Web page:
Trigger Warning: BID had graphic depictions of rape/gang rape and this review will include an analysis of Rape Culture. If this is one of your triggers, please click away now.
I actually forgot this book was coming out this month, probably because I absolutely hated the last book and felt the need to completely erase anything that had to do with it. Anyway, once I remembered it was out, I was excited because Dennis Mira was going to play a bigger part in it than he usually plays as he is not directly related to the investigations. I love Dennis Mira and the one thing I took away from this book was that he is even sweeter than I thought he was. Oh my God. He’s awesome. He’s totally the absent minded professor minus the whole Buddy Love thing because, well, that would be weird.
Dennis Mira, husband of police psychiatrist, Dr. Charlotte Mira, was planning on meeting his cousin, Senator Edward Mira, to discuss the possibility of selling their grandfather’s house. In Dennis’s mind, there was absolutely no possibility of that and he knew he was going to argue with the man who used to be as close as a brother to him. He was not looking forward to that. Before even getting a chance to speak with Edward, Dennis is knocked unconscious. When he wakes up, Edward is gone and Dennis knows that’s not a good sign. Contacting his wife, he asks her to bring Lt. Eve Dallas with her since she is the best cop he knows.
Lt. Dallas was about to leave–on time for once–when she was flagged down by Dr. Mira, who asks her to accompany her to a house in SoHo, where her husband was attacked. Eve immediately knows something bad has gone down and her instincts told her that the Senator would be dead within 24 hours. Unfortunately for the senator, she’s right and her investigation plunges her right back to the childhood she desperately wants to escape.
If you’ve read the In Death books in the past, you know that rape is always present because of what happened to Eve when she was a child. I’m sorry if that’s a spoiler, but when a series is over 40 books long, it is a little hard to talk around things. Plus, it was discussed within BID, so if you read even this book you already know about it. This book in particular was very hard to read because of how the rapes were depicted. For me, what made it even harder was that I didn’t see it coming. I don’t know if I wasn’t paying attention to Eve and Roarke’s conversation or if the clues just weren’t there, but I wasn’t seeing the logic behind Eve’s assumption that their perpetrators had been raped. That bugged me. It seemed like one minute we’re talking about missing elderly men and the next we’re discussing the possibility that the victims were all raped by said elderly men.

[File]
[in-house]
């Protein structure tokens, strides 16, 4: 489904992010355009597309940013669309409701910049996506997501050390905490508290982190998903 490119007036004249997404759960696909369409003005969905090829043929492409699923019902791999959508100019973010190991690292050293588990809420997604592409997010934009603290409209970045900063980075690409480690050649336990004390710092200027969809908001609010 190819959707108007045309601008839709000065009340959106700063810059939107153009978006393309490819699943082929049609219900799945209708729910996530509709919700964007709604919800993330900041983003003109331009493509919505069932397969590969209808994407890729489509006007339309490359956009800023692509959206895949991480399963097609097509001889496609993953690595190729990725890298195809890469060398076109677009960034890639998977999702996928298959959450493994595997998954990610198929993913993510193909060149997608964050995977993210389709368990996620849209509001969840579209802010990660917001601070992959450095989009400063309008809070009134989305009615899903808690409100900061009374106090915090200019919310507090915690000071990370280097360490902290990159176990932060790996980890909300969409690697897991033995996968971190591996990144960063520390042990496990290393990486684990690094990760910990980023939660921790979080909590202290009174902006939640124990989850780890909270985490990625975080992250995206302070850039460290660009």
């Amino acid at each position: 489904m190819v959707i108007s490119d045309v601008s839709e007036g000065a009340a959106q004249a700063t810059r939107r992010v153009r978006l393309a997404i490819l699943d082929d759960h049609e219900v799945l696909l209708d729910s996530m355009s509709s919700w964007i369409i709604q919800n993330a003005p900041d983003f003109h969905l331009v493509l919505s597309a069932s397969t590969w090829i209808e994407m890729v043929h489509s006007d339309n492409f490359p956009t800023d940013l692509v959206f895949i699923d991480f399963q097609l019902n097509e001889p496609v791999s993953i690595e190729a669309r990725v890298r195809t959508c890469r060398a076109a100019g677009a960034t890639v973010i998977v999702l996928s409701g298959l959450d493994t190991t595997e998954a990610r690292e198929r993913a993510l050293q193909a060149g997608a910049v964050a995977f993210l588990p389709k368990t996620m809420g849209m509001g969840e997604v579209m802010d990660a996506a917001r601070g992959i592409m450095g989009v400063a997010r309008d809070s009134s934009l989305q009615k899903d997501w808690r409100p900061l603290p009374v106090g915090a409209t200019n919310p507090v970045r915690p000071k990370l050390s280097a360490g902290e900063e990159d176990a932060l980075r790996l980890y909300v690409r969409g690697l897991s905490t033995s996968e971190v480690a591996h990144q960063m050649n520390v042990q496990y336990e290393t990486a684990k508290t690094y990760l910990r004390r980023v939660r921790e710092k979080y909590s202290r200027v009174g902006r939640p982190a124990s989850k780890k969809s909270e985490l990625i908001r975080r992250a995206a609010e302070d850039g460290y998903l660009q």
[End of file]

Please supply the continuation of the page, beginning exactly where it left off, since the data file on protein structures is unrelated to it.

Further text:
Once we got into how these men started raping women and how they rationalized it, I was seeing red for the rest of the night. First off, the rapes started 49 years before the actions in the book, which we find out was April 12, 2011. 2011. These men were in college within the last five years. As most people know, there have been a lot of issues involving sexual assault on college campuses. According to the National Sexual Violence Resource Center (NSVRC, 2015), one in five women as well as one in 16 men are sexually assaulted during their college years. That’s astounding, especially when you consider Rape, Abuse, and Incest National Network (RAIIN) statistics on rape/rapists. Of the estimated 293,000 rapes in the United States each year, 80% of sexual assault victims are under the age of 30. Then, there’s the sad statistic that only 2% of rapists ever see a day in prison. That means a whopping 98% of rapists are never punished for their crimes. Just thinking about that makes me angry. The reason for this is that roughly 68% of rape survivors never report being raped. It is a sad state when crime victims feel too ashamed to admit to being victimized. The fact that the women accusing Bill Cosby of assaulting them are under more scrutiny than he is at times is the perfect example of this. I’ve had friends, who are no longer friends, say things like, “Well, they shouldn’t have been alone with him” or “They had to know that he wasn’t helping them out of the goodness of his heart.” Believe me, I wanted to Hulk Smash something when they said these things. No one ever has the right to expect sex in any situation. Just because a guy pays for dinner doesn’t give him the right to think that she has to put out for him.